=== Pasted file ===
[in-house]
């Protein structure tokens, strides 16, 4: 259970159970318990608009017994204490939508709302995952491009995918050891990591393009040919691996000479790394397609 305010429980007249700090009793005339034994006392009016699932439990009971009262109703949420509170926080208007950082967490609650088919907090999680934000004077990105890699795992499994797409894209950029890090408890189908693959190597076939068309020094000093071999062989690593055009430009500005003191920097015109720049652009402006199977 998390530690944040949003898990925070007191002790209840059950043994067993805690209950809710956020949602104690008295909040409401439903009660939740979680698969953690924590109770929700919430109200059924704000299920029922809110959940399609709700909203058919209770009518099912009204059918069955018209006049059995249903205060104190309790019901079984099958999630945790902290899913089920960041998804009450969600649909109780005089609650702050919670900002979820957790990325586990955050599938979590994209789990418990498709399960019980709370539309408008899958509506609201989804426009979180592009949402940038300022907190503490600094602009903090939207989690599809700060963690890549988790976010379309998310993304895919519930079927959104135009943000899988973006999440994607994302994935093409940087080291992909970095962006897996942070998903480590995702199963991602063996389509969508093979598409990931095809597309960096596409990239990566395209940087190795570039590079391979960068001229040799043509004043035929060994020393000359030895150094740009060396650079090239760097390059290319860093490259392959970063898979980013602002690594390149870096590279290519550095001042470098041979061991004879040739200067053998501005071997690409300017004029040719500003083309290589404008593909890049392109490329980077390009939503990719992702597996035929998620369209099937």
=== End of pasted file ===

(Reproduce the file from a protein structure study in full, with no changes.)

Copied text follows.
[in-house]
């Protein structure tokens, strides 16, 4: 259970159970318990608009017994204490939508709302995952491009995918050891990591393009040919691996000479790394397609 305010429980007249700090009793005339034994006392009016699932439990009971009262109703949420509170926080208007950082967490609650088919907090999680934000004077990105890699795992499994797409894209950029890090408890189908693959190597076939068309020094000093071999062989690593055009430009500005003191920097015109720049652009402006199977 998390530690944040949003898990925070007191002790209840059950043994067993805690209950809710956020949602104690008295909040409401439903009660939740979680698969953690924590109770929700919430109200059924704000299920029922809110959940399609709700909203058919209770009518099912009204059918069955018209006049059995249903205060104190309790019901079984099958999630945790902290899913089920960041998804009450969600649909109780005089609650702050919670900002979820957790990325586990955050599938979590994209789990418990498709399960019980709370539309408008899958509506609201989804426009979180592009949402940038300022907190503490600094602009903090939207989690599809700060963690890549988790976010379309998310993304895919519930079927959104135009943000899988973006999440994607994302994935093409940087080291992909970095962006897996942070998903480590995702199963991602063996389509969508093979598409990931095809597309960096596409990239990566395209940087190795570039590079391979960068001229040799043509004043035929060994020393000359030895150094740009060396650079090239760097390059290319860093490259392959970063898979980013602002690594390149870096590279290519550095001042470098041979061991004879040739200067053998501005071997690409300017004029040719500003083309290589404008593909890049392109490329980077390009939503990719992702597996035929998620369209099937």